Conversely, the defendant contends that this court must specifically address the factual question of whether .011 is higher than .01. The defendant asserts that the answer clearly must be that .011 is greater than .01 when using the plain and ordinary meaning of the numbers. Further, he argues that a variance of .011 is greater than the .01 variance permitted by statute. Accordingly, the defendant asserts that the plain and ordinary meaning of the statute and the plain and ordinary meaning of the numbers combined indicate that the breathalyzer was not sufficiently accurate to produce results admissible in court. Moreover, the defendant contends that Kilpatrick is not controlling in this district and, although Morris is not controlling either, Morris provides a different analysis, which this court should apply.

In Kilpatrick, the circuit court granted the defendant's motion in limine where the solution used to test the breathalyzer machine at issue had a recorded value of .101% W/V (weight of alcohol in the volume of the breadth), and the tests using this solution produced .09 and .09 results. The circuit court concluded that the mathematical result derived from comparing the two numbers was " '.011 or eleven thousandths which is one thousandth greater than the acceptable margin of error.' " Kilpatrick, 216 Ill. App. 3d at 880, 576 N.E.2d at 549. On appeal, the second district reversed, concluding that "accuracy beyond two digits is not required by the [regulations]." Kilpatrick, 216 Ill. App. 3d at 882, 576 N.E.2d at 551.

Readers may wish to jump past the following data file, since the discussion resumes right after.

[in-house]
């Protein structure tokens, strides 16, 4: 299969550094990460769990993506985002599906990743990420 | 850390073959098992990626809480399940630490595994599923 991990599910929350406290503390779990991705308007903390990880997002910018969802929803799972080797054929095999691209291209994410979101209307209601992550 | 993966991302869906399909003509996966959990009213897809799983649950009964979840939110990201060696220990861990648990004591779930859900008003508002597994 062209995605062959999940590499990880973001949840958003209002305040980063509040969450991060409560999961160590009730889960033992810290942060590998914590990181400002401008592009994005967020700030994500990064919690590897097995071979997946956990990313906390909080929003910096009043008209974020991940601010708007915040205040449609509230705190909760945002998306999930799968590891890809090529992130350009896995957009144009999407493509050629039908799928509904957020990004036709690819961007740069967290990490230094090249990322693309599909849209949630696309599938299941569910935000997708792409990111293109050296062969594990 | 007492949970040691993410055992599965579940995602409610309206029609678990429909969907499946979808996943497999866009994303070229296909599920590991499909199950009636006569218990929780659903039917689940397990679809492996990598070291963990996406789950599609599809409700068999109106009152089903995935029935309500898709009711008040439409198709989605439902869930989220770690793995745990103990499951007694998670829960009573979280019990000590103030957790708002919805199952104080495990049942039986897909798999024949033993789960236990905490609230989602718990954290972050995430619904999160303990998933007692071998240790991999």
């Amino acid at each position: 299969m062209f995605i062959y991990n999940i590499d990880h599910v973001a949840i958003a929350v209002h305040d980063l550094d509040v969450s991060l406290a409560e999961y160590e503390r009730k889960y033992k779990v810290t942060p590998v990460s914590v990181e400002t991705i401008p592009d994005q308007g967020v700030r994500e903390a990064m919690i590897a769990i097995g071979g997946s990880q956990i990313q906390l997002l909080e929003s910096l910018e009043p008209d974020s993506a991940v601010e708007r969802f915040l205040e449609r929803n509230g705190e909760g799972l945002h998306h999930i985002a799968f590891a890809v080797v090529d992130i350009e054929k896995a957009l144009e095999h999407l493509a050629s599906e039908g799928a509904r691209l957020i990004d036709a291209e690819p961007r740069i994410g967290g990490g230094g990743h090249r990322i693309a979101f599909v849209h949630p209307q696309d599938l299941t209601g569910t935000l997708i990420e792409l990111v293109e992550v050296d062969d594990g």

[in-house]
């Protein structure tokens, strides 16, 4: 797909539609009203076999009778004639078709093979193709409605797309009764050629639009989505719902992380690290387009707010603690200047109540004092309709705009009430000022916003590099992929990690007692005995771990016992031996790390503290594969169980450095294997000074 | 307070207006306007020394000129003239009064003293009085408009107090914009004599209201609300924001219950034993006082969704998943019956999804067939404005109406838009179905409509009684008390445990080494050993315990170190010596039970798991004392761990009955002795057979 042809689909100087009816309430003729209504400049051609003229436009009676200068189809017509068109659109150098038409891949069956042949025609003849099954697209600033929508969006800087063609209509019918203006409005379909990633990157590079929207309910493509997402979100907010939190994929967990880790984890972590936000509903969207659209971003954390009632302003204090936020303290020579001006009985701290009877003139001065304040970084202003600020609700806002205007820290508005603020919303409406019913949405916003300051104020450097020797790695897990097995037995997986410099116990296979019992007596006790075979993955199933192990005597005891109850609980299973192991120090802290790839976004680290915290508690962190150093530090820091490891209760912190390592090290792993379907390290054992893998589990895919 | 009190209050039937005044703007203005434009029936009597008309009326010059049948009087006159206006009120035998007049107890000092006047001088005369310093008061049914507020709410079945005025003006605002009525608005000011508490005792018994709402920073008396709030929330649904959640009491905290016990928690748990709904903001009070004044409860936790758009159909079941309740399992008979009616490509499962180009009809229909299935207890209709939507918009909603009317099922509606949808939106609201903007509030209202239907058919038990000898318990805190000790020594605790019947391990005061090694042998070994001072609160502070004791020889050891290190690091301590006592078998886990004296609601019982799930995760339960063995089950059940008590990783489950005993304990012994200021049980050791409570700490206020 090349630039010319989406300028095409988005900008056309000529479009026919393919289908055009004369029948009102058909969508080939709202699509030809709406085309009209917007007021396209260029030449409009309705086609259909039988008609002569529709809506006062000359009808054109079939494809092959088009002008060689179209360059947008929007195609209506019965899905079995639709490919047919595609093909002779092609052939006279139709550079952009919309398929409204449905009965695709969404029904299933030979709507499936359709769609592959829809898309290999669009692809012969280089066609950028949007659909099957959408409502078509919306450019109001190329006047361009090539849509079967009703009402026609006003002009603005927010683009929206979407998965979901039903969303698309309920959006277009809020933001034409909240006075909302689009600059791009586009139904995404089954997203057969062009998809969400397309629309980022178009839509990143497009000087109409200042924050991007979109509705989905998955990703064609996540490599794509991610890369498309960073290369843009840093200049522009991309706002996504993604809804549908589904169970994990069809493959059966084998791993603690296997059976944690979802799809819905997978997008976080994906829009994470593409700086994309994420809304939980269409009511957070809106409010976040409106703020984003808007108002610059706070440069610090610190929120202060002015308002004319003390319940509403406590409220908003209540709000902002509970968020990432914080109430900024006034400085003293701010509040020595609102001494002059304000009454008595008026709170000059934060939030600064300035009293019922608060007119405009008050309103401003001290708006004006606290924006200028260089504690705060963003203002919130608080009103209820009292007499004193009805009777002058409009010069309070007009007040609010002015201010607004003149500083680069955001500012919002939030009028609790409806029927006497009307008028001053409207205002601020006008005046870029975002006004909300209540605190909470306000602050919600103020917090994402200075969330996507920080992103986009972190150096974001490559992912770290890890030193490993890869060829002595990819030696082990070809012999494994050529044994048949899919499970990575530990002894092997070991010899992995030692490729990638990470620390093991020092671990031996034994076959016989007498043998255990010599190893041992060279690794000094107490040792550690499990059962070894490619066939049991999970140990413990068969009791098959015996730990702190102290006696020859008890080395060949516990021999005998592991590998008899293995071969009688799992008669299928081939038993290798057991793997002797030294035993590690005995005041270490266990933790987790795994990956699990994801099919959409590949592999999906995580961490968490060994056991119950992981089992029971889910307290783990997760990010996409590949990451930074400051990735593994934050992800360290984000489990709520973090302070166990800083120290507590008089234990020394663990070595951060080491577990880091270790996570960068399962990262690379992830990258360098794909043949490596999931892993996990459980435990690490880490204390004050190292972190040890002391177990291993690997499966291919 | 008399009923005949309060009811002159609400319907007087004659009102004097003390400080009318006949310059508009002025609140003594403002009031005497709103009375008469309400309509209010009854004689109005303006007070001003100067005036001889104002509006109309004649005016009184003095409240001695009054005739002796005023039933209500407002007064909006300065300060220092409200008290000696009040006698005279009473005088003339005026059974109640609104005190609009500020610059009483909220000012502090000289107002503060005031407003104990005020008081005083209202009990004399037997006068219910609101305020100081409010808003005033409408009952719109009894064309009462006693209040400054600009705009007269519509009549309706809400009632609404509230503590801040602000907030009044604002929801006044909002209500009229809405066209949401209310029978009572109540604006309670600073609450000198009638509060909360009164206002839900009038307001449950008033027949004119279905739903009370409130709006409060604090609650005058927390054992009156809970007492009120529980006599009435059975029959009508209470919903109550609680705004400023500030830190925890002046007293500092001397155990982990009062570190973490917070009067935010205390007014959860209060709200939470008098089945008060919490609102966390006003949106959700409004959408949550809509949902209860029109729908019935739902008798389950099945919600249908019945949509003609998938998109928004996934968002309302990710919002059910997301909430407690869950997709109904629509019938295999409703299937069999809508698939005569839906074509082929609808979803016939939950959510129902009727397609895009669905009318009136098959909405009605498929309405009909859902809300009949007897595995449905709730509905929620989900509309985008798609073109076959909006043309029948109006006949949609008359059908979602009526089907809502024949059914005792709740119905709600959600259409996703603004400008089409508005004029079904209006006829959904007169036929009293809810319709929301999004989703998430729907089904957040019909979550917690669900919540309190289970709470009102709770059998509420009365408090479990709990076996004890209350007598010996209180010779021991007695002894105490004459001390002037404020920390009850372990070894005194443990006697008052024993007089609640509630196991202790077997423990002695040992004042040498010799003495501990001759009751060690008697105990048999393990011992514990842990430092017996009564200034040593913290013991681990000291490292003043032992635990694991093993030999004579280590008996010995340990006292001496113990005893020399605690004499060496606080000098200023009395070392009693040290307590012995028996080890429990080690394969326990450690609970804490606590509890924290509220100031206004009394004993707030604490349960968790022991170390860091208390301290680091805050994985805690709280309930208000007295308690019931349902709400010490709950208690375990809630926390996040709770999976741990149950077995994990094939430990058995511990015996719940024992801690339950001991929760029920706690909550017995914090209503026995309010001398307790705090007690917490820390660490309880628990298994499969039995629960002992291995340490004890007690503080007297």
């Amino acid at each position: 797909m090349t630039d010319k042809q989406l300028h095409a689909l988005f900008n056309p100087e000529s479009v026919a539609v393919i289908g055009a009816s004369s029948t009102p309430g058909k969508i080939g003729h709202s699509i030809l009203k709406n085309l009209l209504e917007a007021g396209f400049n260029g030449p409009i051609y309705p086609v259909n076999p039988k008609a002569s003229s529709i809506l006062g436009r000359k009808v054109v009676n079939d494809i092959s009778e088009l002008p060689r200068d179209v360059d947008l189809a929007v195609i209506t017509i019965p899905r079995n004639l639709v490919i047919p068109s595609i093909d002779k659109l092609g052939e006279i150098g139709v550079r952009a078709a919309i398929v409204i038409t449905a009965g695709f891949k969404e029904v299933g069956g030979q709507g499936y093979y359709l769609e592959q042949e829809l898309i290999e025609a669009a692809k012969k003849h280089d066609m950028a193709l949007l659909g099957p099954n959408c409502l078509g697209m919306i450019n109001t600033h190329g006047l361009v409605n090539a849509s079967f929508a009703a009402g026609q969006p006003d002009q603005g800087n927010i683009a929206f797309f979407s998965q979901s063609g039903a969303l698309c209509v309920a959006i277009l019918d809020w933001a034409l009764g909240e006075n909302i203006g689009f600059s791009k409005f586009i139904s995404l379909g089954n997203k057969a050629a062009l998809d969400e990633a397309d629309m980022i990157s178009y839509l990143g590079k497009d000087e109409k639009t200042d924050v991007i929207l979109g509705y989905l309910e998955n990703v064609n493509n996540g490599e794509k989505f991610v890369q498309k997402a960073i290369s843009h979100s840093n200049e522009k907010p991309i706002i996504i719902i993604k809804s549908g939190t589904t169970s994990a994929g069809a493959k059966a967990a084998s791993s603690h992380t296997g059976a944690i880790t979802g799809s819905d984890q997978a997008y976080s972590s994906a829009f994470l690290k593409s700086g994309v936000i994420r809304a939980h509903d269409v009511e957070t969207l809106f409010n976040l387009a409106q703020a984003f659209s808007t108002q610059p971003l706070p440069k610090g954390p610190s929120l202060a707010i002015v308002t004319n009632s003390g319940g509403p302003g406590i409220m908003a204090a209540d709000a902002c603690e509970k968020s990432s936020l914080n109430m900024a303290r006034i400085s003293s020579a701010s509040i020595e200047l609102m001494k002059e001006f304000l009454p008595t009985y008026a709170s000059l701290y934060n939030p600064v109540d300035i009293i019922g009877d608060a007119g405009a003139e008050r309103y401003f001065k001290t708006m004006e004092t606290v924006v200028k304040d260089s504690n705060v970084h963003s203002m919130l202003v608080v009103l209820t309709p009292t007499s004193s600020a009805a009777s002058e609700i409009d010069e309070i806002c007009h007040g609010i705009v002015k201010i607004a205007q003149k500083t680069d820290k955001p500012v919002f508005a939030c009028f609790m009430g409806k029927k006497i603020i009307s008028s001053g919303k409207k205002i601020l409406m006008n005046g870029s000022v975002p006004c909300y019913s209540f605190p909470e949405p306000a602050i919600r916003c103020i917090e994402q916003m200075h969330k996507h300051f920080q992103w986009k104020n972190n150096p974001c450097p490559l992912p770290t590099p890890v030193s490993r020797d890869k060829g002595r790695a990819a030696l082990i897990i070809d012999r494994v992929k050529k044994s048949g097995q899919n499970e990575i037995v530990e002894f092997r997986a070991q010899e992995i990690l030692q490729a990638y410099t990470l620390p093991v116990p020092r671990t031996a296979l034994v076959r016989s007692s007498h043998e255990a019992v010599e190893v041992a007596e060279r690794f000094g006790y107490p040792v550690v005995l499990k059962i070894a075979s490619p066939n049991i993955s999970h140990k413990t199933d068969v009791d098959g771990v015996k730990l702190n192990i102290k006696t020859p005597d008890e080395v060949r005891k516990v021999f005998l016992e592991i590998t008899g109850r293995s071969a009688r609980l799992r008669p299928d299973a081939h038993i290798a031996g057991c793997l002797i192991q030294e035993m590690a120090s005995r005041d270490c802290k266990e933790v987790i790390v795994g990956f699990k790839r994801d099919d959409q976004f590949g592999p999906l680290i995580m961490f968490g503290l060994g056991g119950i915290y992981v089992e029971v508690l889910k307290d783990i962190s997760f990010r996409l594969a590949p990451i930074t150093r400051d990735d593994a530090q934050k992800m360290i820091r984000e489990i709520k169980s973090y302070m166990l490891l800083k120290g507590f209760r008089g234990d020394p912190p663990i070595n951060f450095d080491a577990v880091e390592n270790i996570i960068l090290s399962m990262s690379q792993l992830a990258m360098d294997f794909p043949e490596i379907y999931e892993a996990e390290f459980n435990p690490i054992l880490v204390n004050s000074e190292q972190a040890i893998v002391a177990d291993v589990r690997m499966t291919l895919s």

We agree with the second district's analysis in Kilpatrick. "The results of chemical tests are admissible in a criminal DUI prosecution only when there is compliance with section 11-501.2 of the [Illinois Vehicle] Code [citation] and the regulations promulgated thereunder." Kilpatrick, 216 Ill. App. 3d at 880, 576 N.E.2d at 550.

Section 11-501.2 provides in pertinent part: